8 What’s Up? Eastern Shore May 2024 whatsupmag.com Contents

If you could open a time capsule from, say, May of 1997, what would it contain? Maybe a movie ticket from the opening weekend of Austin Powers: International Man of Mystery (released May 2nd, 1997). A Palm Pilot device (remember those?!) Can of Surge energy soda (meh).

A mix CD with cuts released in ’97 might include: the “Macarena,” “Barbie Girl” by Aqua (remember that earworm?), “MMMbop” by Hanson (another one!), a couple tracks from Spice Girls, “Un-Break My Heart” by Bowie, Maryland’s own Toni Braxton, and maybe “High” by Annapolis’ Jimmie’s Chicken Shack.

Perhaps the very first issue of What’s Up? (May 1997) also would be in this time capsule—offering a snapshot of “All the entertainment and sports” taking place throughout the Chesapeake Bay region.

During these 27 years, it’s been you that motivated us to continue producing this magazine. From the stories and featured content to the many businesses and readers that support us, each magazine is testimony of the diversity, exciting culture, and community spirit within our hometowns and the state of Maryland.

In this issue, we celebrate a few things to this end. For starters, philanthropy. We’ve compiled the season’s “greatest hits” of nonprofit events worth putting on your calendar, including posh galas, casual beach parties, golf tourneys, 5Ks, and other fantastic fundraisers—all for great causes. In another feature piece, “Rising Tide Lifts All Boats,” writer/renowned sailor Gary Jobson discusses the very-involved community and charity programs of local yacht clubs.


This month, What’s Up? Media celebrates its 27th anniversary. And it’s neat to take a look back and see just how far we’ve come as a company and community.

In May ’97, I graduated from Key School and four college years later began working at What’s Up? Media as an assistant editor. By that time, the company also had graduated, so to speak—moving from founding Publisher Veronica Tovey’s basement to new office space in the Mason Building on West Street in Annapolis. Things were cooking.

By May ’07, as the company recognized a decade in business, What’s Up? Eastern Shore was launched. And five years later, What’s Up? Central Maryland (nee West County) came along. Between these publications and continuing evermore, we also publish What’s Up? Weddings, Navy Guide to Annapolis, The Directory (for Anne Arundel County’s Dept. of Aging & Disabilities), and a fleet of digital products, including the flagship website whatsupmag.com. It’s a lot of work for our entire team, but it’s fun!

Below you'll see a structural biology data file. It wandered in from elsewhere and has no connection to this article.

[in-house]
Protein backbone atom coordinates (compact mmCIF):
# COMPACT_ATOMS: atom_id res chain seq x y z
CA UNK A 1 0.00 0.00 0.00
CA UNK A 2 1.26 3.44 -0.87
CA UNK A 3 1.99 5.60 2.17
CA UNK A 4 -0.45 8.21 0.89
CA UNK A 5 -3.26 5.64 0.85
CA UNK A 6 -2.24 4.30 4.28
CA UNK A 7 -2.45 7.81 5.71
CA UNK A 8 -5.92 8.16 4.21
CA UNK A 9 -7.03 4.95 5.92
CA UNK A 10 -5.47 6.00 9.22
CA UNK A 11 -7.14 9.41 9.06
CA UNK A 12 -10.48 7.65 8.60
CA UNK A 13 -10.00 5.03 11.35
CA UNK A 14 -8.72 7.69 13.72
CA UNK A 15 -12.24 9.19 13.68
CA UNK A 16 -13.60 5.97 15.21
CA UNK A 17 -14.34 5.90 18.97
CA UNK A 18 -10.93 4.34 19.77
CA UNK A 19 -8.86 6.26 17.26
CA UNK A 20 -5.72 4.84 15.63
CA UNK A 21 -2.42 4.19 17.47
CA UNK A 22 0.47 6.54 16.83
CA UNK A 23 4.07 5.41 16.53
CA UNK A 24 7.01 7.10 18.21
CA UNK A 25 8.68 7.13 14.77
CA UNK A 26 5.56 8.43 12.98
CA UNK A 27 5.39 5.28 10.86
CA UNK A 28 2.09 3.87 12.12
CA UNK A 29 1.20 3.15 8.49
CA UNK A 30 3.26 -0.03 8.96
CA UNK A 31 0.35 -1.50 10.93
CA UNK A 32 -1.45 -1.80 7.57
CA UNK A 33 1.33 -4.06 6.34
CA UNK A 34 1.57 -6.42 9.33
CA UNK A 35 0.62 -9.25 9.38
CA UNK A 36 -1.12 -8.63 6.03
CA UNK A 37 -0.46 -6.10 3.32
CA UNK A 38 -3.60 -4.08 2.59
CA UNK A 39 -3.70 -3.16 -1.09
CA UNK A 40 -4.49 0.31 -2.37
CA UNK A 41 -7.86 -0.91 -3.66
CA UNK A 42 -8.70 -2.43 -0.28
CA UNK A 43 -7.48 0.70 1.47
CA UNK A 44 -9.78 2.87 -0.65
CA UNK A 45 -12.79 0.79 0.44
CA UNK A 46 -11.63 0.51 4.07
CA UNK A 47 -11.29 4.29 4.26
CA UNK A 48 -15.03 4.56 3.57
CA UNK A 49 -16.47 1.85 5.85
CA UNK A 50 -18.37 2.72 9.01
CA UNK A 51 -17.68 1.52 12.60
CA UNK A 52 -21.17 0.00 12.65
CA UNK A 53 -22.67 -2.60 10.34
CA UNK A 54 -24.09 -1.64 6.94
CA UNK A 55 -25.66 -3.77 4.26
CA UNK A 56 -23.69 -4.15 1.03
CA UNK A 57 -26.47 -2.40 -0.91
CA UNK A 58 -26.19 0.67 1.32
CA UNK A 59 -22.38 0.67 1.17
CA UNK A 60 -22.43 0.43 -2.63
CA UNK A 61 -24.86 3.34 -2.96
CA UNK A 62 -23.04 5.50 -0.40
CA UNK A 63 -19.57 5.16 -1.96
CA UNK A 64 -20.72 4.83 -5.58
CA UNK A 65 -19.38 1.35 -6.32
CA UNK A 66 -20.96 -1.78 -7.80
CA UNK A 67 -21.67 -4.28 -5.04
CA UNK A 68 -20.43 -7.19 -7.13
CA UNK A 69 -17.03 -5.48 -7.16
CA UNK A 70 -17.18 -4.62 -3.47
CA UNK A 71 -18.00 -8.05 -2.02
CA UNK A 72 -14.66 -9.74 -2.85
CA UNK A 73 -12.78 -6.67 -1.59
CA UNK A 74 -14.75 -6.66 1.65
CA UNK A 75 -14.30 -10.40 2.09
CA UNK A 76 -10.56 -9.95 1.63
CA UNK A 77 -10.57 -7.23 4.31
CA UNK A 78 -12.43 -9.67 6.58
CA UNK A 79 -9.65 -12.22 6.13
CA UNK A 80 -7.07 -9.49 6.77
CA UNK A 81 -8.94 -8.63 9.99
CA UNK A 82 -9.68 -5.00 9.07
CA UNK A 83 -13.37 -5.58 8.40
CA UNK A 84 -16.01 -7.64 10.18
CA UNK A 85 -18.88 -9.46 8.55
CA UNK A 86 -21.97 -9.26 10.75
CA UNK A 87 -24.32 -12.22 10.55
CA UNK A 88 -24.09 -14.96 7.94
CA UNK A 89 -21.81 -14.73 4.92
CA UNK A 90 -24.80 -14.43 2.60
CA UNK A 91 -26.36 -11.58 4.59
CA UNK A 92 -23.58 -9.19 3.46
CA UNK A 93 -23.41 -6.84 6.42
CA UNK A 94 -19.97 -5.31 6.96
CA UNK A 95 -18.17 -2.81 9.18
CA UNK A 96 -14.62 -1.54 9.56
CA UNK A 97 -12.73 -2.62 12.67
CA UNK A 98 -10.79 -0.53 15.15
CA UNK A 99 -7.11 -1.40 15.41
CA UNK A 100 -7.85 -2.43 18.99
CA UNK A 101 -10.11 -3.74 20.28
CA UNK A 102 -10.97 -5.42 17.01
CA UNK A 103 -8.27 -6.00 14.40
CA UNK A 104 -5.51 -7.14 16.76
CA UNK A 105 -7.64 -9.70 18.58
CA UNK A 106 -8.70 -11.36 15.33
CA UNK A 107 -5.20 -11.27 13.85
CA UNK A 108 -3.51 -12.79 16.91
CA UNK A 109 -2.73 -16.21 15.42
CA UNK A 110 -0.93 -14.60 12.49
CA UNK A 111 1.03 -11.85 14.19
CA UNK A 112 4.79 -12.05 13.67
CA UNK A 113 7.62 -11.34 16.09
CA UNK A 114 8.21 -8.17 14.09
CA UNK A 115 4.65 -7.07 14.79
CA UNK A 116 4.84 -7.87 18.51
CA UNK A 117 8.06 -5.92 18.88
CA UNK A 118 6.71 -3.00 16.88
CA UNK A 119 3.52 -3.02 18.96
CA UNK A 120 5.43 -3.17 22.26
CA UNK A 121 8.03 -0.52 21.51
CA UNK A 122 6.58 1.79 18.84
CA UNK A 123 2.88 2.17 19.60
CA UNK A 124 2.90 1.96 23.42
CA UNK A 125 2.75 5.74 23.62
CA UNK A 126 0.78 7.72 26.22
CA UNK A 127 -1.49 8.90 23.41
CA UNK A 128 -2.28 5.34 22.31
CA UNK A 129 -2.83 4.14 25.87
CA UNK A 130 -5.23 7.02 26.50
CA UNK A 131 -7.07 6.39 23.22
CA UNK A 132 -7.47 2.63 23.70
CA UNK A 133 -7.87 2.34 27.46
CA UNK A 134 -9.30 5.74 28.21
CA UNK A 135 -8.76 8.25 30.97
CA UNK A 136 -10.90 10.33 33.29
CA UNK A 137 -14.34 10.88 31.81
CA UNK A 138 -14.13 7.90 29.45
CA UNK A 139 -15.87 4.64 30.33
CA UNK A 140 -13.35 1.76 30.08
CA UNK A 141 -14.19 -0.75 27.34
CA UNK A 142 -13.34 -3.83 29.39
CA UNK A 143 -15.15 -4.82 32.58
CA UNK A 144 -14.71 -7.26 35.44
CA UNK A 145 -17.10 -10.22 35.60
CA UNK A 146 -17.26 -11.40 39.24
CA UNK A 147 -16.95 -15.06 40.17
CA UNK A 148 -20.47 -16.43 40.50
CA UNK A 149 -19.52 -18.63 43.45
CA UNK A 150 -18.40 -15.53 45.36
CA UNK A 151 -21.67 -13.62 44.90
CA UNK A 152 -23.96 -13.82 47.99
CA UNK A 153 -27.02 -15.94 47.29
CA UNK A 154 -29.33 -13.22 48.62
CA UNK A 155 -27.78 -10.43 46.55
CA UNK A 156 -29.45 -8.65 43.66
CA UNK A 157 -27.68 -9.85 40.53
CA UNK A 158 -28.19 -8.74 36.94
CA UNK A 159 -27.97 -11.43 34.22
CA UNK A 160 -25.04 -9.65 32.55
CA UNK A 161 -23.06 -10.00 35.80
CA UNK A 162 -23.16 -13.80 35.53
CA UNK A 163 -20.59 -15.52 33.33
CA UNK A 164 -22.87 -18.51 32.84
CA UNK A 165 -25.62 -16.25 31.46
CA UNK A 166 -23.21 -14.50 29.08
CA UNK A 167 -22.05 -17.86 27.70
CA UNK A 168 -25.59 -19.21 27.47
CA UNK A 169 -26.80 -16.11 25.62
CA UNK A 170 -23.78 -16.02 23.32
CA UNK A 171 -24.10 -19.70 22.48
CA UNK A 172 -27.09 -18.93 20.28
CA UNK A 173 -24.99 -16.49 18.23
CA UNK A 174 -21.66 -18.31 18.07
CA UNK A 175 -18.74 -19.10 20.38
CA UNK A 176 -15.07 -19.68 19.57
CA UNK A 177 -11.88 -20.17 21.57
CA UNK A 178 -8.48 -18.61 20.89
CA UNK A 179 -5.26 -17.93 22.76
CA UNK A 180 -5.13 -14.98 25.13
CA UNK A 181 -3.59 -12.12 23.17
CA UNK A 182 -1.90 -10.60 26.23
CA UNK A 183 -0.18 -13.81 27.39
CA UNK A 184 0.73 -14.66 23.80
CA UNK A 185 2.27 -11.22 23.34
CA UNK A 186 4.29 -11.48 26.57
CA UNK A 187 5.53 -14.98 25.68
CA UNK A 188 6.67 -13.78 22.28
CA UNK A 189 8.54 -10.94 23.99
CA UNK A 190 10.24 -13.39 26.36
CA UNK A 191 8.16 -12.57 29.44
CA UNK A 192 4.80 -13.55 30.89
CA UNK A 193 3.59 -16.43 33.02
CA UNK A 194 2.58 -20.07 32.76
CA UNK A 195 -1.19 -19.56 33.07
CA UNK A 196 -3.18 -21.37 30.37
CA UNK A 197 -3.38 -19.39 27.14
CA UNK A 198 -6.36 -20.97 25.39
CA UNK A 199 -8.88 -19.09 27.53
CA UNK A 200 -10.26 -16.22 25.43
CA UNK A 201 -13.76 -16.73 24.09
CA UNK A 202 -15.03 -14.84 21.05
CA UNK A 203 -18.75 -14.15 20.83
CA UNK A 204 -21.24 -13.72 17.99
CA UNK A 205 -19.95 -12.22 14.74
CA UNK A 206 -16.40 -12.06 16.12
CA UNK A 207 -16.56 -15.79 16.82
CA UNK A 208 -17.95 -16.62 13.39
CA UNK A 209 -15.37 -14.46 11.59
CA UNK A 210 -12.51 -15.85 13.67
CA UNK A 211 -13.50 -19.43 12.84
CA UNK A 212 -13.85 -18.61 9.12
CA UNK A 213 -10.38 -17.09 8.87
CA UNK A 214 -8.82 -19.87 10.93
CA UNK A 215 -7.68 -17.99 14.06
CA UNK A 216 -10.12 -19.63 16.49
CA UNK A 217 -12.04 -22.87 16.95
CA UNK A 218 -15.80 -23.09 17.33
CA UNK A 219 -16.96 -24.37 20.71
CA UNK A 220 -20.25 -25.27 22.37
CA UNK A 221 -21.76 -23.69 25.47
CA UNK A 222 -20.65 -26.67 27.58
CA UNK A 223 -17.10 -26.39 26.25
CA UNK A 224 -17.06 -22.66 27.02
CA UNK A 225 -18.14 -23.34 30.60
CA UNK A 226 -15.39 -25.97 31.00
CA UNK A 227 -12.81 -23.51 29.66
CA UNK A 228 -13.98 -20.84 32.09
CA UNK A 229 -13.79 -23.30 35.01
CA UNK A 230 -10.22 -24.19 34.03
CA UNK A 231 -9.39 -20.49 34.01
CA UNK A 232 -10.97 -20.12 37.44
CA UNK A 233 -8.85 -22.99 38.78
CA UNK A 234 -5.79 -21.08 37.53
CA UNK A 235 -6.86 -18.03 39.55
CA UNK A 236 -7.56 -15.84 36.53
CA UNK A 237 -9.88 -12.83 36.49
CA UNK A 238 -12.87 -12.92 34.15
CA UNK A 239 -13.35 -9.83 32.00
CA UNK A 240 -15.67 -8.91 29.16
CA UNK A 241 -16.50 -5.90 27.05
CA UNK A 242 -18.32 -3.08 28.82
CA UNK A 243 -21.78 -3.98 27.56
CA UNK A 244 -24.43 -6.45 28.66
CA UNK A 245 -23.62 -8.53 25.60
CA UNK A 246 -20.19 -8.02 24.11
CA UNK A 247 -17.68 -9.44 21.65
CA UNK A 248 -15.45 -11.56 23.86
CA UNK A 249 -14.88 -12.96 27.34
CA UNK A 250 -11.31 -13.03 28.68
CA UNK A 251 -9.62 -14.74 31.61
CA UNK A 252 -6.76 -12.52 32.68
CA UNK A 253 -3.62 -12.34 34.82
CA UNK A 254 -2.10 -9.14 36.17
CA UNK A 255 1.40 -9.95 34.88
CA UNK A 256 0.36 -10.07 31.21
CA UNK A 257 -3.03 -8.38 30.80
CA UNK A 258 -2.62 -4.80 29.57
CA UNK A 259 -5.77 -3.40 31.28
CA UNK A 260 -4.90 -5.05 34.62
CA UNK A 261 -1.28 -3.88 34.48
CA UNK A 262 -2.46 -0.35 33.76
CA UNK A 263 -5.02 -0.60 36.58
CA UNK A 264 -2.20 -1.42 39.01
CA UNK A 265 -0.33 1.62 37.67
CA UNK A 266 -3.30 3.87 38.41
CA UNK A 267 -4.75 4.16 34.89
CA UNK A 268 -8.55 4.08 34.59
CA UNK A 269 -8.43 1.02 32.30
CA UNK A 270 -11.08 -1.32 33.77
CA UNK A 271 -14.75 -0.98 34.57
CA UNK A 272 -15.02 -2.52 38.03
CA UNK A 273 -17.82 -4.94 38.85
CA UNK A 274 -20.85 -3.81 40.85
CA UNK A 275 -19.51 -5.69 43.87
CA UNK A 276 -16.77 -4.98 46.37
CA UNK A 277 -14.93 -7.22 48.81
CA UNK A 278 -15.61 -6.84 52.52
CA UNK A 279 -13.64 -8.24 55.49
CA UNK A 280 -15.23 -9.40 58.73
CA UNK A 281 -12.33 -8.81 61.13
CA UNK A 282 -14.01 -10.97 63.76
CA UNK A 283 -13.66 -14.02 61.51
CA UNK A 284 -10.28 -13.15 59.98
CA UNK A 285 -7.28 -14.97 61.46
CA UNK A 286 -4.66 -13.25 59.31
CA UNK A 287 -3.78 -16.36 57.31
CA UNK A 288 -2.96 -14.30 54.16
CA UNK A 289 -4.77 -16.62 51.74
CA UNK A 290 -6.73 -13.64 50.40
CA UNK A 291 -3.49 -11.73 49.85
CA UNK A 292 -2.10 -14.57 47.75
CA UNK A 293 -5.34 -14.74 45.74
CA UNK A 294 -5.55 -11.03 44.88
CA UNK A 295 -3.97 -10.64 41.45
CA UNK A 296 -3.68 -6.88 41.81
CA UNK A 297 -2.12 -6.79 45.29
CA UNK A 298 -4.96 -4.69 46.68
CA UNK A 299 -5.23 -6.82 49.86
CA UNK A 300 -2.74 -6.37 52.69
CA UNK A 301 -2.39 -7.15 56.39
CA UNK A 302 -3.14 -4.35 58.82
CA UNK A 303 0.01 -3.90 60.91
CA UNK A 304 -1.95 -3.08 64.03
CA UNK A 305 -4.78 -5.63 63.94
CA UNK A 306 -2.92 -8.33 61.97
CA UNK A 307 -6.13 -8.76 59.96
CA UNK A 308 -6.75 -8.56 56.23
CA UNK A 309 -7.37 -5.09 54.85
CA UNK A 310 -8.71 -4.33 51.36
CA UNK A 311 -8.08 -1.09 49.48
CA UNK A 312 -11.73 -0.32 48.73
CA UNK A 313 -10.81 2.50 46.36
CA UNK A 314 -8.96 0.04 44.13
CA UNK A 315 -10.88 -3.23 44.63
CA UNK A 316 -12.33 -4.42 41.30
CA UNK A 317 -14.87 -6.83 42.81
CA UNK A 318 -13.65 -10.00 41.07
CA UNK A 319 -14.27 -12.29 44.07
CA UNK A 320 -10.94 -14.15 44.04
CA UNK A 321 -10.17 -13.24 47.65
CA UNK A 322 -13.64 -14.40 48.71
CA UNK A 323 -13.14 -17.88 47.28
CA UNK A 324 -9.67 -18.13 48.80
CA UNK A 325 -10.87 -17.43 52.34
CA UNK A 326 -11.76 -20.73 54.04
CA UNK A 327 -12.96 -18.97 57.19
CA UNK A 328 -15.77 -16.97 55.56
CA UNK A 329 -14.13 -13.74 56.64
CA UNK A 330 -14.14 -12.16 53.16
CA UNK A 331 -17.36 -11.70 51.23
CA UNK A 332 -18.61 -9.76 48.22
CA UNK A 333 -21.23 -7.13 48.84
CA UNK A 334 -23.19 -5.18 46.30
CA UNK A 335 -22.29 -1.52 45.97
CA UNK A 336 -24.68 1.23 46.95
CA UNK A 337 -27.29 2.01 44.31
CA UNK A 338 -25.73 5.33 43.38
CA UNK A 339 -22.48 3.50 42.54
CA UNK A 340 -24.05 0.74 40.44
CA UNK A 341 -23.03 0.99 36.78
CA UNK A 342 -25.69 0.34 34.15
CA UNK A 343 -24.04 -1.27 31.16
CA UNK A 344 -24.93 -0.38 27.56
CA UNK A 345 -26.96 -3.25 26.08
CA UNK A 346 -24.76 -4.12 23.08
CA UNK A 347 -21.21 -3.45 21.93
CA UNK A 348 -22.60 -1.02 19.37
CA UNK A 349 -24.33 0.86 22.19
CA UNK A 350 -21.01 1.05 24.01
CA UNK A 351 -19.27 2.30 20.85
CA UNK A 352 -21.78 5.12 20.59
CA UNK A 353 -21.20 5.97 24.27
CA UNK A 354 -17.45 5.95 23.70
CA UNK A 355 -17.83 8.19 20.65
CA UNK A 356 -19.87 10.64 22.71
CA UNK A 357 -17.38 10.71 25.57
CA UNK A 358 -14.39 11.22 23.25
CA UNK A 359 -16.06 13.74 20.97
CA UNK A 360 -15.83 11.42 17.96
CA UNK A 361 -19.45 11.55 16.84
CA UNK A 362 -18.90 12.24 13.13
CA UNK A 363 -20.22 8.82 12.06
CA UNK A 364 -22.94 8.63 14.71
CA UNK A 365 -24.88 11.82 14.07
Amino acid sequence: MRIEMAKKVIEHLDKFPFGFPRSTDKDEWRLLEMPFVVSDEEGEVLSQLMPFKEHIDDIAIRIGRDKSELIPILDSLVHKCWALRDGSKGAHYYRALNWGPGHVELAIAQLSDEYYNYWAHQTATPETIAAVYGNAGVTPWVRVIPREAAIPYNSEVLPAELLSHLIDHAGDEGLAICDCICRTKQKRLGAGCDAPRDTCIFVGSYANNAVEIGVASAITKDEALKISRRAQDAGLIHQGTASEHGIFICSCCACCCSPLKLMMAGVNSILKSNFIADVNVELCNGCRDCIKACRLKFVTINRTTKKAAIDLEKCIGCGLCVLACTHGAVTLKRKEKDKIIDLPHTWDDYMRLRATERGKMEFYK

We’re also excited for a number of local businesses celebrating milestone anniversaries this year (see Towne Spotlight). Meanwhile, festival season begins with some real whoppers this month (see Out on the Towne). The arrival of the Blue Angels over the middle Bay on May 21st and 22nd will herald the summer season! And, for nearly two decades, we’ve honored the very best lawyers in the region with the biennial “Leading Lawyers” peer-review survey and results—this year’s class is one of the most thoroughly vetted and distinguished in recent memory.

If you thumbed through that first issue of What’s Up? in 1997 you’d likely be happy to see that this May’s version hasn’t veered from our company’s mission to create a fun, informative lifestyle magazine for the community that’s both homegrown and locally owned.

Thank you for 27 fantastic years of support and encouragement!

10 What’s Up? Eastern Shore May 2024 whatsupmag.com
From the EDITOR
whatsupmag.com May 2024 What’s Up? Eastern Shore 11 Out Towne ON THE 12 EVENT PICKS 18 SPOTLIGHT 20 ATHLETE Chestertown Tea Party PG. 14


The Mid-Atlantic Symphony Orchestra will present Maryland’s premier of Peter Boyer’s “Rhapsody in Red, White and Blue” on May 5th at 3 p.m. at the Todd Performing Arts Center at Chesapeake College in Wye Mills. The musical composition, commissioned by and featuring world-acclaimed pianist Jeffrey Biegel, will celebrate the 100th anniversary of George Gershwin’s “Rhapsody in Blue.” Tickets are available at midatlanticsymphonyorchestra.org.

Tri-County Classic

Chesapeake Cycling Club’s Spring Road Cycling Event will begin at Talbot County Community Center in Easton on May 18th. The Tri-County Classic allows you to choose between a 23.2-, 38.6-, 64.9-, or 102.2-mile course all to support the Wounded Warriors project. The Tri-County Classic will have plenty of rest stops, food, and beer to celebrate the day. Find more information at ridec3.org.


The country’s longest-running powerboat race is held in Dorchester County. On May 18th & 19th the Cambridge Classic Powerboat Regatta (first run in 1911) will race along the Choptank River in Cambridge. This is the opening race for The Hydroplane Racing League for 2024. Watch the Cambridge Classic from the water or from Gerry Boyle Park at Great Marsh. Find more information at cpbra.com.

12 What’s Up? Eastern Shore May 2024 whatsupmag.com Towne • EVENTS